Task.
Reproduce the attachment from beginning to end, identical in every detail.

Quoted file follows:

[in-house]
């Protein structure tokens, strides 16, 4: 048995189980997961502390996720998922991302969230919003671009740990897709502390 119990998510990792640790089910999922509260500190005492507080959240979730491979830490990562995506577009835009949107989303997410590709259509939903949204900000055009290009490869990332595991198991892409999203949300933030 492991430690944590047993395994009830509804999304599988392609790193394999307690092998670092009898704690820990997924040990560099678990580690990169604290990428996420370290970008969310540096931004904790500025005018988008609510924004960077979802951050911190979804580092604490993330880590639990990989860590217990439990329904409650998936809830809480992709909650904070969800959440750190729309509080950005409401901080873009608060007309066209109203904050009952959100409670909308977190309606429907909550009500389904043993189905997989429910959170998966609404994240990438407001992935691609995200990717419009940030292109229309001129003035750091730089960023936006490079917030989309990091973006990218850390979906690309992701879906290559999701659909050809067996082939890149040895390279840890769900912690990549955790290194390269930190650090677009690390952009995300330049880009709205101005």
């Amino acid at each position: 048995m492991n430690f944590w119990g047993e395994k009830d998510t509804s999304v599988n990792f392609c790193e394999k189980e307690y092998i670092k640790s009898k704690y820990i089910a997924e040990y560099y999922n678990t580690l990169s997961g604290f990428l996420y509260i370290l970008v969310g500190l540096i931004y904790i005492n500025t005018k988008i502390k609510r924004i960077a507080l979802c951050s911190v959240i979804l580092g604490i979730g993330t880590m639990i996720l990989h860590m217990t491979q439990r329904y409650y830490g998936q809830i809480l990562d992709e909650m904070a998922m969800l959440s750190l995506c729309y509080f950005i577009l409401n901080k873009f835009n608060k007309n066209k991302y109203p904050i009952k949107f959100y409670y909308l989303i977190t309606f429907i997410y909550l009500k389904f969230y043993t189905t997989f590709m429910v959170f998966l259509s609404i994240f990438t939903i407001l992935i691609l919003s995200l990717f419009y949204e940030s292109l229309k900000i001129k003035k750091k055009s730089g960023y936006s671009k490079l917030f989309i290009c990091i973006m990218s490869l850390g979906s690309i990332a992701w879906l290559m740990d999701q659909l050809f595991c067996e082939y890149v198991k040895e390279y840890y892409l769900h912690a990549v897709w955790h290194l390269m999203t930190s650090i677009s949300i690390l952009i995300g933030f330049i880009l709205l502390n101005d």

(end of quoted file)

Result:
[in-house]
């Protein structure tokens, strides 16, 4: 048995189980997961502390996720998922991302969230919003671009740990897709502390 119990998510990792640790089910999922509260500190005492507080959240979730491979830490990562995506577009835009949107989303997410590709259509939903949204900000055009290009490869990332595991198991892409999203949300933030 492991430690944590047993395994009830509804999304599988392609790193394999307690092998670092009898704690820990997924040990560099678990580690990169604290990428996420370290970008969310540096931004904790500025005018988008609510924004960077979802951050911190979804580092604490993330880590639990990989860590217990439990329904409650998936809830809480992709909650904070969800959440750190729309509080950005409401901080873009608060007309066209109203904050009952959100409670909308977190309606429907909550009500389904043993189905997989429910959170998966609404994240990438407001992935691609995200990717419009940030292109229309001129003035750091730089960023936006490079917030989309990091973006990218850390979906690309992701879906290559999701659909050809067996082939890149040895390279840890769900912690990549955790290194390269930190650090677009690390952009995300330049880009709205101005």
């Amino acid at each position: 048995m492991n430690f944590w119990g047993e395994k009830d998510t509804s999304v599988n990792f392609c790193e394999k189980e307690y092998i670092k640790s009898k704690y820990i089910a997924e040990y560099y999922n678990t580690l990169s997961g604290f990428l996420y509260i370290l970008v969310g500190l540096i931004y904790i005492n500025t005018k988008i502390k609510r924004i960077a507080l979802c951050s911190v959240i979804l580092g604490i979730g993330t880590m639990i996720l990989h860590m217990t491979q439990r329904y409650y830490g998936q809830i809480l990562d992709e909650m904070a998922m969800l959440s750190l995506c729309y509080f950005i577009l409401n901080k873009f835009n608060k007309n066209k991302y109203p904050i009952k949107f959100y409670y909308l989303i977190t309606f429907i997410y909550l009500k389904f969230y043993t189905t997989f590709m429910v959170f998966l259509s609404i994240f990438t939903i407001l992935i691609l919003s995200l990717f419009y949204e940030s292109l229309k900000i001129k003035k750091k055009s730089g960023y936006s671009k490079l917030f989309i290009c990091i973006m990218s490869l850390g979906s690309i990332a992701w879906l290559m740990d999701q659909l050809f595991c067996e082939y890149v198991k040895e390279y840890y892409l769900h912690a990549v897709w955790h290194l390269m999203t930190s650090i677009s949300i690390l952009i995300g933030f330049i880009l709205l502390n101005d």